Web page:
Both sites drive incredible amounts of web traffic, and rank highly in the Alexa rankings. Both are horizontal in nature, using a single set of interactions across a wide range of verticals. Both support openness, allowing use cases that are both savory and unsavory. And although both are very functional, they are among the ugliest websites on the Internet.
The unbundling of Craigslist.
Craigslist has remained remarkably successful through the years. Arguably, there hasn’t been a strong competitor since its founding in the 90′s. If anything, competition comes from an unbundling trend, with 100s of startups that are competing to provide a better user experience for specific verticals of Craigslist.
The same thing will happen to reddit.
Although it hasn’t been written about much, the unbundling trend is going to happen to reddit also. Actually, it has been happening for a while, and it will continue in the foreseeable future.
Here are a few examples:
- Hacker News :: /r/startups and /r/programming
- inbound.org :: /r/marketing
- Fitocracy :: /r/fitness
- Quibb :: /r/entrepreneur and /r/startups + /r/*work
- imgfave :: /r/Pics
- Quora :: /r/AskReddit
- 9gag :: /r/Funny
What else? I would love to build out a more comprehensive list here.
What makes a vertical startup viable?
Each startup within a vertical must satisfy two constraints.
First, there must be a compelling value proposition. It may be the community, the user experience, or whatever. But it must be enough to make users of horizontal company switch products.
Second, the market must be large enough. It doesn’t need to be large enough at the outset, but it must be large enough within a reasonable number of years such that a business can be sustained.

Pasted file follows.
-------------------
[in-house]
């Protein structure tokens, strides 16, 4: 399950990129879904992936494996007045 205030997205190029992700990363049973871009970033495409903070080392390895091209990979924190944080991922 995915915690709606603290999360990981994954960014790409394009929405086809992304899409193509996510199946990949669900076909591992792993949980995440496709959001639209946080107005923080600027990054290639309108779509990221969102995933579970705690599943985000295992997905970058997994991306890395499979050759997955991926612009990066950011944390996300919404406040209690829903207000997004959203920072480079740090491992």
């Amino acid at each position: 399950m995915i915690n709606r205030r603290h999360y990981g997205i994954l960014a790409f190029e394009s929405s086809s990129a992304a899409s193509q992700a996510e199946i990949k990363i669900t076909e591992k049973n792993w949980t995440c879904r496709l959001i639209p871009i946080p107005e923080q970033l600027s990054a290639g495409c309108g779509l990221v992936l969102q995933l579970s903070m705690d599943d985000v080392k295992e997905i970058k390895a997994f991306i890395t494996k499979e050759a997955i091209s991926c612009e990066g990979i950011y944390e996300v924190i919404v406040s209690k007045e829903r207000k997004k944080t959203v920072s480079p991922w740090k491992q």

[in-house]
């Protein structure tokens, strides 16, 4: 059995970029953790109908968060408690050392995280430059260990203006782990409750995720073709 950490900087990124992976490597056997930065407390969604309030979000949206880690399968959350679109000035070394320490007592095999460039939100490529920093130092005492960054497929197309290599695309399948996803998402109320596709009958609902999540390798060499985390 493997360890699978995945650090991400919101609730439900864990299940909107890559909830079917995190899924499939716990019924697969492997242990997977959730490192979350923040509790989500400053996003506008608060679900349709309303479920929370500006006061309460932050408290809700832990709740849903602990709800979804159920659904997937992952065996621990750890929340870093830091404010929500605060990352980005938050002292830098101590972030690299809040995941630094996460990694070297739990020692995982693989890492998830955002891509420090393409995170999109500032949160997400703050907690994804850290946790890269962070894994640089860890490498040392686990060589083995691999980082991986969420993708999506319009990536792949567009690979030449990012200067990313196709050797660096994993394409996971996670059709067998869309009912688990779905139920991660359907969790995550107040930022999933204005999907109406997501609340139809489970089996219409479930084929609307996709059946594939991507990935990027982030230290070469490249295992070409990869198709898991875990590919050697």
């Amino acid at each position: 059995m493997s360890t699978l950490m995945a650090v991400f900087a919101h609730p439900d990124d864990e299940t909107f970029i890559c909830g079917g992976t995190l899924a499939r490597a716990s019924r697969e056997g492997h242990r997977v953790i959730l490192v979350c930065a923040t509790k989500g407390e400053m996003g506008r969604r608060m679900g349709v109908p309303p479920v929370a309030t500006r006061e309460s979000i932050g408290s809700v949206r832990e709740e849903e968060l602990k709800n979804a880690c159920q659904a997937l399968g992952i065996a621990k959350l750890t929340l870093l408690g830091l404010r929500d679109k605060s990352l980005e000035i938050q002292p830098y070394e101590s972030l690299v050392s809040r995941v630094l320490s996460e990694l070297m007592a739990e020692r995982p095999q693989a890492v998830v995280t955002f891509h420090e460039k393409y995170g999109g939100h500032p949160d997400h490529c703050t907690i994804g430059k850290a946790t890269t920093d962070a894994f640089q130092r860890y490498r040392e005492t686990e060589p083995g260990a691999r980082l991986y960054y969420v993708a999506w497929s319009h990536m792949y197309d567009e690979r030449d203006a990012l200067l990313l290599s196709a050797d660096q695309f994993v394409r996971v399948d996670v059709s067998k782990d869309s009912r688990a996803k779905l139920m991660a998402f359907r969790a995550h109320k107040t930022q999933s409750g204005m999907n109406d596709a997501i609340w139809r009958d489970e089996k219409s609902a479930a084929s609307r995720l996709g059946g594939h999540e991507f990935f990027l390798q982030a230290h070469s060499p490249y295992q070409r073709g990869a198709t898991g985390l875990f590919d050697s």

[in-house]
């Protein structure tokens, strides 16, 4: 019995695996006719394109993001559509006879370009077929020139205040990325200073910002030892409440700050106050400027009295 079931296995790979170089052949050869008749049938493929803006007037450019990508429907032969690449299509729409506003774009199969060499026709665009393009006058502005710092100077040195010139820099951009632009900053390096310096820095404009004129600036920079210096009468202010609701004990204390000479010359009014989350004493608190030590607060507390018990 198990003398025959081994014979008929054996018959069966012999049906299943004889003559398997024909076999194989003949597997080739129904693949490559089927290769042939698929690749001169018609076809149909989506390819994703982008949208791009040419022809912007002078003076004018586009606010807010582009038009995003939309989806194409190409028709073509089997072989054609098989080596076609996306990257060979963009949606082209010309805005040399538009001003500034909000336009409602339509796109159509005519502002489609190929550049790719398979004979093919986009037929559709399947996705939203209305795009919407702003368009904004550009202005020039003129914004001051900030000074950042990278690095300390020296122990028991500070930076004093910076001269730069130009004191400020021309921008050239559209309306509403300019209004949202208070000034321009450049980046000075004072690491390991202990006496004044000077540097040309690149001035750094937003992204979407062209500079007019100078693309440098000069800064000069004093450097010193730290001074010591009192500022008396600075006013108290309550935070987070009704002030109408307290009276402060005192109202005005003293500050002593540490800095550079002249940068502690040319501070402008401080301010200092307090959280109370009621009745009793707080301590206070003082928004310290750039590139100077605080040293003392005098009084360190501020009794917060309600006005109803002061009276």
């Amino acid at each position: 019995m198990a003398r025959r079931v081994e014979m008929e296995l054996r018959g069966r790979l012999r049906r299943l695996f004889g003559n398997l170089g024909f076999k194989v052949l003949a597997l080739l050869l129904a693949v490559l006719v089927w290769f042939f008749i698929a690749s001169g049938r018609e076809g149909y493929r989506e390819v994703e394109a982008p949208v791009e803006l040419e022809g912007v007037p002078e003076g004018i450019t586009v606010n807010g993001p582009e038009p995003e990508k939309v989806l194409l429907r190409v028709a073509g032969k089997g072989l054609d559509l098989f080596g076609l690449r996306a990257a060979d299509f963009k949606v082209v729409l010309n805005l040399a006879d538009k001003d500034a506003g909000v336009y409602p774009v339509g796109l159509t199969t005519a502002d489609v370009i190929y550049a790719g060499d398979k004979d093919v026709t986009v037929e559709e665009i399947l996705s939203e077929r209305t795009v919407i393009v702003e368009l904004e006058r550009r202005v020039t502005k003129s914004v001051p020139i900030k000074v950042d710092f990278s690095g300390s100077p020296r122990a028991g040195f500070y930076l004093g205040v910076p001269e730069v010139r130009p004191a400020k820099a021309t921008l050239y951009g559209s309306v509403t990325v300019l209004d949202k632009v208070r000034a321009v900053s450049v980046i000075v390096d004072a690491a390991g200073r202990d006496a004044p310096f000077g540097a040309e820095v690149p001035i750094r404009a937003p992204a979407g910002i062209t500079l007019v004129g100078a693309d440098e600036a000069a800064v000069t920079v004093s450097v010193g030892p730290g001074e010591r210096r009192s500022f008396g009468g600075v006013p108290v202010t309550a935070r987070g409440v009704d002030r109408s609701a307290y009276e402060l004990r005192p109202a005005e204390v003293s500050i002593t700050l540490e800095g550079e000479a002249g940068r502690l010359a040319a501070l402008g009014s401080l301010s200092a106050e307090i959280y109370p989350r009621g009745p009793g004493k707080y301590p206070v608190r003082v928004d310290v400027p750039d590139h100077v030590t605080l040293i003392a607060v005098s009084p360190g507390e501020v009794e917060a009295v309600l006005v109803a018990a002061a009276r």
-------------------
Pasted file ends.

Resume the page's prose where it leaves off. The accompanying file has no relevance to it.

Surely, there are many verticals in which viable startups can be built. But, most likely, there are also many verticals that don’t satisfy these constraints. The horizontal companies will probably always survive, if not only to serve the many verticals that cannot be viable stand-alone businesses.
How would horizontal businesses respond?
The horizontal approaches usually have larger scale, and therefore larger network effects. To squash startups in a particular vertical, they must be nimble enough to observe what works, and improve their user experience for the particular vertical. This is asking a lot from a large company.
If that doesn’t work, they can acquire the company, or hope another company acquires them (since it seems most acquisitions kill a companies product either explicitly, out of neglect, or through mismanagement).
An interesting comparison.
Recently, Tom Tunguz wrote about how the unbundling trend may be the biggest challenge for Facebook, Twitter, and LinkedIn. Unbundling certainly is a threat, but social networks such as Facebook, Twitter, and LinkedIn have appeared more willing to be nimble with their product features and their user experience.
Facebook has changed dramatically since the early days. It’s “move fast, and break things” adage helps out here. Twitter continually tries new experiments, including the recent Twitter music. LinkedIn is in the midst of a drastic change with a new social feed, and with influencer blogs.
On top of that, these social networks have been more aggressive with acquisitions of startups that begin to show success.
One last similarity between Craigslist and reddit.
This brings us to one last similarity between Craigslist and reddit. Both of them don’t seem to move very fast. From a design and functionality standpoint, their user experiences have not changed much over the years. In fact, they almost seem stubborn, refusing to change with the times. Also, they don’t seem to acquire many competitors.
Why is this the case? I don’t know. But, my guess is that this leaves both Craigslist and reddit more vulnerable to unbundling effect, and this is a good sign for startups building within their verticals.
Any thoughts? What other companies are verticals of reddit? What are properties or strategies for successful companies within these verticals? And why do the social networks behave differently when compared to Craigslist and reddit? I would love to hear some different perspectives here.
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(P.S. I later wrote a post on the flip side of this argument)